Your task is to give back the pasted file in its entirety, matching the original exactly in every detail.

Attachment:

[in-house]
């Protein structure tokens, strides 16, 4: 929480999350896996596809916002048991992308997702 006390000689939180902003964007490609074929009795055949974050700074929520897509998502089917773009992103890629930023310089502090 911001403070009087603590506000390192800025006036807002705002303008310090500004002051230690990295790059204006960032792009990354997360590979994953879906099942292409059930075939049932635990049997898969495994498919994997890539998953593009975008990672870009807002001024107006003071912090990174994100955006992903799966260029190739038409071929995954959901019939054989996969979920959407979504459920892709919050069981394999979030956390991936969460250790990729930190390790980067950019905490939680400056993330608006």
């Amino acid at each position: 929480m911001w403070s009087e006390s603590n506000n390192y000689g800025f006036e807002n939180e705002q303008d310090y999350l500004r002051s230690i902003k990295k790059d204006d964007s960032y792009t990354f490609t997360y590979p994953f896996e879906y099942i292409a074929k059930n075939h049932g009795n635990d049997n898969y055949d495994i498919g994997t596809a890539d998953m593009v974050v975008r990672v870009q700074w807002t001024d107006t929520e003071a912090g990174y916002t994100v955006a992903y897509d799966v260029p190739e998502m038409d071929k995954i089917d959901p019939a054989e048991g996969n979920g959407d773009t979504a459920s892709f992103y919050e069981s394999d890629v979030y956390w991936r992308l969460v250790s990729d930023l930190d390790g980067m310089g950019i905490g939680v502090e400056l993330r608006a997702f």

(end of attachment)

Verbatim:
[in-house]
């Protein structure tokens, strides 16, 4: 929480999350896996596809916002048991992308997702 006390000689939180902003964007490609074929009795055949974050700074929520897509998502089917773009992103890629930023310089502090 911001403070009087603590506000390192800025006036807002705002303008310090500004002051230690990295790059204006960032792009990354997360590979994953879906099942292409059930075939049932635990049997898969495994498919994997890539998953593009975008990672870009807002001024107006003071912090990174994100955006992903799966260029190739038409071929995954959901019939054989996969979920959407979504459920892709919050069981394999979030956390991936969460250790990729930190390790980067950019905490939680400056993330608006």
């Amino acid at each position: 929480m911001w403070s009087e006390s603590n506000n390192y000689g800025f006036e807002n939180e705002q303008d310090y999350l500004r002051s230690i902003k990295k790059d204006d964007s960032y792009t990354f490609t997360y590979p994953f896996e879906y099942i292409a074929k059930n075939h049932g009795n635990d049997n898969y055949d495994i498919g994997t596809a890539d998953m593009v974050v975008r990672v870009q700074w807002t001024d107006t929520e003071a912090g990174y916002t994100v955006a992903y897509d799966v260029p190739e998502m038409d071929k995954i089917d959901p019939a054989e048991g996969n979920g959407d773009t979504a459920s892709f992103y919050e069981s394999d890629v979030y956390w991936r992308l969460v250790s990729d930023l930190d390790g980067m310089g950019i905490g939680v502090e400056l993330r608006a997702f």